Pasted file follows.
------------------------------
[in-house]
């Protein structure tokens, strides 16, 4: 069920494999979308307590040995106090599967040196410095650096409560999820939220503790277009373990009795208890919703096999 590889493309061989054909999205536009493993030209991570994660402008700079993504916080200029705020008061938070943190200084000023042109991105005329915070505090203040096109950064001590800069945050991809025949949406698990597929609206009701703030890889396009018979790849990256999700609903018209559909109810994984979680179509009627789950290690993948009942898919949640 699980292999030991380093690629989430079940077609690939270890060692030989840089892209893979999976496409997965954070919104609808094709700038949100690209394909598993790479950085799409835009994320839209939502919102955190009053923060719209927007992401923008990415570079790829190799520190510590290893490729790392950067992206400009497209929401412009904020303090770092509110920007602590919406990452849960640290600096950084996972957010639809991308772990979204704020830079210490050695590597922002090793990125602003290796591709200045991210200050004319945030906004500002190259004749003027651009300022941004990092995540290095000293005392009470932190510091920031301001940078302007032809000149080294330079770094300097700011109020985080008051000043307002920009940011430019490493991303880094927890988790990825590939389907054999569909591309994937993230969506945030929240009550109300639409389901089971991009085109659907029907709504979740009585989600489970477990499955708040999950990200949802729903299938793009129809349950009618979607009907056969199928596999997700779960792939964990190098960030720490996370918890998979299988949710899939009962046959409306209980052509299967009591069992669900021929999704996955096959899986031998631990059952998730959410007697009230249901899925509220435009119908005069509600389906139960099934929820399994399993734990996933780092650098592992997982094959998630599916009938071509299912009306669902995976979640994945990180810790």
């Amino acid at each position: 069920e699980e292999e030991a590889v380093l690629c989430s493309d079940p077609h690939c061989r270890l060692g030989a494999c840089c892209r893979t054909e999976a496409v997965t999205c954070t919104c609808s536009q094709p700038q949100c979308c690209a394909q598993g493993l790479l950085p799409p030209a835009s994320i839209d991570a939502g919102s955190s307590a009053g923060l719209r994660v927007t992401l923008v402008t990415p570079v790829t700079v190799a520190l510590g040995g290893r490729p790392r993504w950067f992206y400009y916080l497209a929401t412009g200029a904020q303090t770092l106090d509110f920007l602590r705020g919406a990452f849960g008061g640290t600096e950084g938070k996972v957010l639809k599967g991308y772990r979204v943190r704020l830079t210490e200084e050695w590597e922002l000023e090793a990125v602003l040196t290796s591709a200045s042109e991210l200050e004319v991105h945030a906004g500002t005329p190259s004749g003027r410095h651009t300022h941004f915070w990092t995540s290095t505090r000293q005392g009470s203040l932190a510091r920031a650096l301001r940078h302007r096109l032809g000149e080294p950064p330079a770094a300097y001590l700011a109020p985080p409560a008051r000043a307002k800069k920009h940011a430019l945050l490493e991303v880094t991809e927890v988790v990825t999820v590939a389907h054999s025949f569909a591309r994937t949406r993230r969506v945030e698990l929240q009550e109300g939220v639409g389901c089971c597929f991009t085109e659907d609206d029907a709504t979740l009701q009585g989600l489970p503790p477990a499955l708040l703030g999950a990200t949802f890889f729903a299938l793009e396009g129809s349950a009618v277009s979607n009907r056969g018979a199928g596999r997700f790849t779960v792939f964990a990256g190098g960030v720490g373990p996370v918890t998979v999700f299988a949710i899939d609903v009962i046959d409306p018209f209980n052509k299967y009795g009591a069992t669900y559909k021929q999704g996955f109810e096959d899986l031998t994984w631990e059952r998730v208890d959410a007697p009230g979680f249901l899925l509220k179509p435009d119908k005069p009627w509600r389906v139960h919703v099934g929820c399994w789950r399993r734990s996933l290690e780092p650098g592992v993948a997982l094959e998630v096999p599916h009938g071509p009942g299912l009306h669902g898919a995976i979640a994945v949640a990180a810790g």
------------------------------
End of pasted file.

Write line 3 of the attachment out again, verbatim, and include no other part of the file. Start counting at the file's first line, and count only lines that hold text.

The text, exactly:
């Amino acid at each position: 069920e699980e292999e030991a590889v380093l690629c989430s493309d079940p077609h690939c061989r270890l060692g030989a494999c840089c892209r893979t054909e999976a496409v997965t999205c954070t919104c609808s536009q094709p700038q949100c979308c690209a394909q598993g493993l790479l950085p799409p030209a835009s994320i839209d991570a939502g919102s955190s307590a009053g923060l719209r994660v927007t992401l923008v402008t990415p570079v790829t700079v190799a520190l510590g040995g290893r490729p790392r993504w950067f992206y400009y916080l497209a929401t412009g200029a904020q303090t770092l106090d509110f920007l602590r705020g919406a990452f849960g008061g640290t600096e950084g938070k996972v957010l639809k599967g991308y772990r979204v943190r704020l830079t210490e200084e050695w590597e922002l000023e090793a990125v602003l040196t290796s591709a200045s042109e991210l200050e004319v991105h945030a906004g500002t005329p190259s004749g003027r410095h651009t300022h941004f915070w990092t995540s290095t505090r000293q005392g009470s203040l932190a510091r920031a650096l301001r940078h302007r096109l032809g000149e080294p950064p330079a770094a300097y001590l700011a109020p985080p409560a008051r000043a307002k800069k920009h940011a430019l945050l490493e991303v880094t991809e927890v988790v990825t999820v590939a389907h054999s025949f569909a591309r994937t949406r993230r969506v945030e698990l929240q009550e109300g939220v639409g389901c089971c597929f991009t085109e659907d609206d029907a709504t979740l009701q009585g989600l489970p503790p477990a499955l708040l703030g999950a990200t949802f890889f729903a299938l793009e396009g129809s349950a009618v277009s979607n009907r056969g018979a199928g596999r997700f790849t779960v792939f964990a990256g190098g960030v720490g373990p996370v918890t998979v999700f299988a949710i899939d609903v009962i046959d409306p018209f209980n052509k299967y009795g009591a069992t669900y559909k021929q999704g996955f109810e096959d899986l031998t994984w631990e059952r998730v208890d959410a007697p009230g979680f249901l899925l509220k179509p435009d119908k005069p009627w509600r389906v139960h919703v099934g929820c399994w789950r399993r734990s996933l290690e780092p650098g592992v993948a997982l094959e998630v096999p599916h009938g071509p009942g299912l009306h669902g898919a995976i979640a994945v949640a990180a810790g």